No to coal power in Sabah, explore renewable energy first, says WWF

  • Nation
  • Thursday, 20 Sep 2018

File photo of Energy, Green Technology, Science and Climate Change Minister Yeo Bee Yin (centre) checking out renewable energy generation on July 31 at the NGO Create Borneo near Kota Kinabalu. Next to her are Create officials Adrian and Jenifer Lasimbang.

KOTA KINABALU: Please don't restart the coal power plant project in Sabah, explore renewable energy sources first to solve the state’s power supply woes, the World Wide Fund for Nature (WWF) Malaysia urges the Malaysian government.

WWF-Malaysia said in a statement that this proposal to use coal as an energy source had been strongly opposed and turned down during the previous government.

“WWF-Malaysia supports the Malaysian government’s commitment to the Paris Agreement of holding temperature increase to below 2°C and to pursue efforts to limit temperature increase to 1.5°C above pre-industrial levels,” it said.

This statement was issued in response to Prime Minister Tun Dr. Mahathir Mohammad’s call to utilise coal in Sabah during his opening address at the 22nd Conference of the Electric Power Supply Industry (CEPSI) 2018.

WWF-Malaysia said the use of coal and coal-fired plants will bring with it implications that will undermine Malaysia's climate change commitment in the long run.

“As such, renewable energy and energy efficiency options as an alternative way to generate electricity, as opposed to coal should be the priority for Sabah,” the statement said.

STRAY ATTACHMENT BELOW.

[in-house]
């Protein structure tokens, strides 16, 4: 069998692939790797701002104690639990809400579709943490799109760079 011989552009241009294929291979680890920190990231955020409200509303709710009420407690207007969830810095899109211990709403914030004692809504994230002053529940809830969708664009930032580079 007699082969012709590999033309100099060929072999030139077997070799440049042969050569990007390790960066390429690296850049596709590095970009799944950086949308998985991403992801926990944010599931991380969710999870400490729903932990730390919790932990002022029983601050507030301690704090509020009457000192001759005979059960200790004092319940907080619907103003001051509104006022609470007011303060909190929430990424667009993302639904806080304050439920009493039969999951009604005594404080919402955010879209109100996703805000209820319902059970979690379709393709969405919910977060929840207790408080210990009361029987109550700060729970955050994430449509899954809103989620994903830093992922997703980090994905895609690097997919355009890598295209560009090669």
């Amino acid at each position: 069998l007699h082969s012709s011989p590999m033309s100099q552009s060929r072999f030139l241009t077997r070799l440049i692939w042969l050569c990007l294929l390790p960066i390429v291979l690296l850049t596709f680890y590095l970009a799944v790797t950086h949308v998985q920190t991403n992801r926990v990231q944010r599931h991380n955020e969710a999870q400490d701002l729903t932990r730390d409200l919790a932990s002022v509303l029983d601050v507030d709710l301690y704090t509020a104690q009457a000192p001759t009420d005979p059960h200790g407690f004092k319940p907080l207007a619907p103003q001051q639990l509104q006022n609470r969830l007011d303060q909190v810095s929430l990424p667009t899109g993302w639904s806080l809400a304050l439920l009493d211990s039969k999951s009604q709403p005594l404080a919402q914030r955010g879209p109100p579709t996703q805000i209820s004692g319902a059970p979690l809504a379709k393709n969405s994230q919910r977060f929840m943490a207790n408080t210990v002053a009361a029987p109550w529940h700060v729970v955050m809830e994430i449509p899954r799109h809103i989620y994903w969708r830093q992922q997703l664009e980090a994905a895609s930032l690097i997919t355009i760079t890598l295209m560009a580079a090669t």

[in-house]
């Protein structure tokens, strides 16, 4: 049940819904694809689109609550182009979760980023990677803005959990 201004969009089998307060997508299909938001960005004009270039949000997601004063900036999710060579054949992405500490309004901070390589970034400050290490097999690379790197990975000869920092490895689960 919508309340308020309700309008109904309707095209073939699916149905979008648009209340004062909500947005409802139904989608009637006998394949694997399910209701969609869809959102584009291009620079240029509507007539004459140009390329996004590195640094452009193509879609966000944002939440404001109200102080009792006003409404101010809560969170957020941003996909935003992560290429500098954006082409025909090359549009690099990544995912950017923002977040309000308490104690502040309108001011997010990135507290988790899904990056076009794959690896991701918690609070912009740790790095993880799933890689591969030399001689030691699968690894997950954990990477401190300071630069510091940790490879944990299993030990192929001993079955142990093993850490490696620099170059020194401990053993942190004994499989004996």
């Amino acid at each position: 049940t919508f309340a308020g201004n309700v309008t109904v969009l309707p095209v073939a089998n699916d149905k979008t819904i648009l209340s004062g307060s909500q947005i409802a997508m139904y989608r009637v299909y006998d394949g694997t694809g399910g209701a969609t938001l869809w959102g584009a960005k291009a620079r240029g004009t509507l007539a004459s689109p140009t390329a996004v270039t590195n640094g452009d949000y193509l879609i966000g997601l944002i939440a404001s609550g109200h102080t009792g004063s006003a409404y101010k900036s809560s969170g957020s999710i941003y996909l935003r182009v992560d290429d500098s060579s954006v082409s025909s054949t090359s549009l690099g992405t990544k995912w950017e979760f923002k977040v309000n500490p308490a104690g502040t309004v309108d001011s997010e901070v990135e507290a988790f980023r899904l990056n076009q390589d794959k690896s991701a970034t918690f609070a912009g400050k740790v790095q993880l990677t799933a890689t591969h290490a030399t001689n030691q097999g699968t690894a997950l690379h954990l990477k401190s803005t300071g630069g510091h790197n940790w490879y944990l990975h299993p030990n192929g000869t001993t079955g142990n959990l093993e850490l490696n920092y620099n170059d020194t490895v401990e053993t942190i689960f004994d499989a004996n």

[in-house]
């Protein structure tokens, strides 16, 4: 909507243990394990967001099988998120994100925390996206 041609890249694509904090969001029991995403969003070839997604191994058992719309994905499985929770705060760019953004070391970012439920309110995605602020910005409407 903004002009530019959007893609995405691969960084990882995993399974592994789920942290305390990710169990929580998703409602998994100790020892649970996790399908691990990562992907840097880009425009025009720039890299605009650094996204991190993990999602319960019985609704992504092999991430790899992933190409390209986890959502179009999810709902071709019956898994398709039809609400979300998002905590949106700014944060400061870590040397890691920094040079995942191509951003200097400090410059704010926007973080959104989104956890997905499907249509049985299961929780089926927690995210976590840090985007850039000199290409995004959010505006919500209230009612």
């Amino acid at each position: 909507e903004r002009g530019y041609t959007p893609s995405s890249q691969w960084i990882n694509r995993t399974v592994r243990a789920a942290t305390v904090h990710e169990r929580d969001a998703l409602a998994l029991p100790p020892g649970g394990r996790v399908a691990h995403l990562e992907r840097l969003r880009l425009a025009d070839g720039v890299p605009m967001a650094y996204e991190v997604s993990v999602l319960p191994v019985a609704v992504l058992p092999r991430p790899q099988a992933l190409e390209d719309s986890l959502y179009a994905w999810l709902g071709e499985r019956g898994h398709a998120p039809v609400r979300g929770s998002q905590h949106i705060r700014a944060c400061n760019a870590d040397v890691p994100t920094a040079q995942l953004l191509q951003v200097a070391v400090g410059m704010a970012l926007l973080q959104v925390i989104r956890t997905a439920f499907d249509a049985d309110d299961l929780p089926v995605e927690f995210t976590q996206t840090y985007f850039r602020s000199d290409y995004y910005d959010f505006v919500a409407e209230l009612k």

WWF-Malaysia was part of the Green SURF (Sabah Unite to Re-Power the Future) coalition in 2009 which successfully stopped the coal power plant project in Sabah.

The topic of renewable energy in Sabah is not new, as a number of studies had been conducted on its feasibility in the state.

WWF-Malaysia said as a responsible government, protection of the environment for the well-being of the people should be top on the list.

“While electricity woes continue to plague Sabah, steps to rectify this issue should not have a negative impact on the environment,” it said.

WWF-Malaysia that the Energy, Technology, Science, Climate Change and Environment ministry has acknowledged the inefficiency in electricity generation, transmission and distribution in Sabah. However, matters concerning climate change must also be considered when it comes to finding ways to solve the problem.

Meanwhile, Sabah Tourism, Culture and Environment minister Christina Liew when asked to comment on Mahathir's coal proposal, said she does not want to say anything yet because "the matter is still in talking stage".

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